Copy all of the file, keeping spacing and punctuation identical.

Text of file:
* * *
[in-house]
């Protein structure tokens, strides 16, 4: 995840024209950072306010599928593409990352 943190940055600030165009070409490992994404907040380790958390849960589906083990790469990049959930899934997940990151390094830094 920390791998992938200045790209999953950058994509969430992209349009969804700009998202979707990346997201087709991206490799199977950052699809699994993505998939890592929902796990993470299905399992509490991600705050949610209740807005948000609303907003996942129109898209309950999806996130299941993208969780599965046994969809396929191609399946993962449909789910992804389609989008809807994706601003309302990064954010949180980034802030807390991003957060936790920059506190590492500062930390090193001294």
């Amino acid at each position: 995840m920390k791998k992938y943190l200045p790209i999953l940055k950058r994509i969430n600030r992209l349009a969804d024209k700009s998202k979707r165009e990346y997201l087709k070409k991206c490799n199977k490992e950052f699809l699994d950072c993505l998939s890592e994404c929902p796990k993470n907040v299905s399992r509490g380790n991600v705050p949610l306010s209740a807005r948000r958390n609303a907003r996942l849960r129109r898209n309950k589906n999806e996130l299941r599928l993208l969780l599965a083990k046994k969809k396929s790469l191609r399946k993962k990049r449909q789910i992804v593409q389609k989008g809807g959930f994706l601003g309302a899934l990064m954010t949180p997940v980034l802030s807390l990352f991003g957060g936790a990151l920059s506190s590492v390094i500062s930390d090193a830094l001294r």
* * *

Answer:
[in-house]
């Protein structure tokens, strides 16, 4: 995840024209950072306010599928593409990352 943190940055600030165009070409490992994404907040380790958390849960589906083990790469990049959930899934997940990151390094830094 920390791998992938200045790209999953950058994509969430992209349009969804700009998202979707990346997201087709991206490799199977950052699809699994993505998939890592929902796990993470299905399992509490991600705050949610209740807005948000609303907003996942129109898209309950999806996130299941993208969780599965046994969809396929191609399946993962449909789910992804389609989008809807994706601003309302990064954010949180980034802030807390991003957060936790920059506190590492500062930390090193001294």
């Amino acid at each position: 995840m920390k791998k992938y943190l200045p790209i999953l940055k950058r994509i969430n600030r992209l349009a969804d024209k700009s998202k979707r165009e990346y997201l087709k070409k991206c490799n199977k490992e950052f699809l699994d950072c993505l998939s890592e994404c929902p796990k993470n907040v299905s399992r509490g380790n991600v705050p949610l306010s209740a807005r948000r958390n609303a907003r996942l849960r129109r898209n309950k589906n999806e996130l299941r599928l993208l969780l599965a083990k046994k969809k396929s790469l191609r399946k993962k990049r449909q789910i992804v593409q389609k989008g809807g959930f994706l601003g309302a899934l990064m954010t949180p997940v980034l802030s807390l990352f991003g957060g936790a990151l920059s506190s590492v390094i500062s930390d090193a830094l001294r």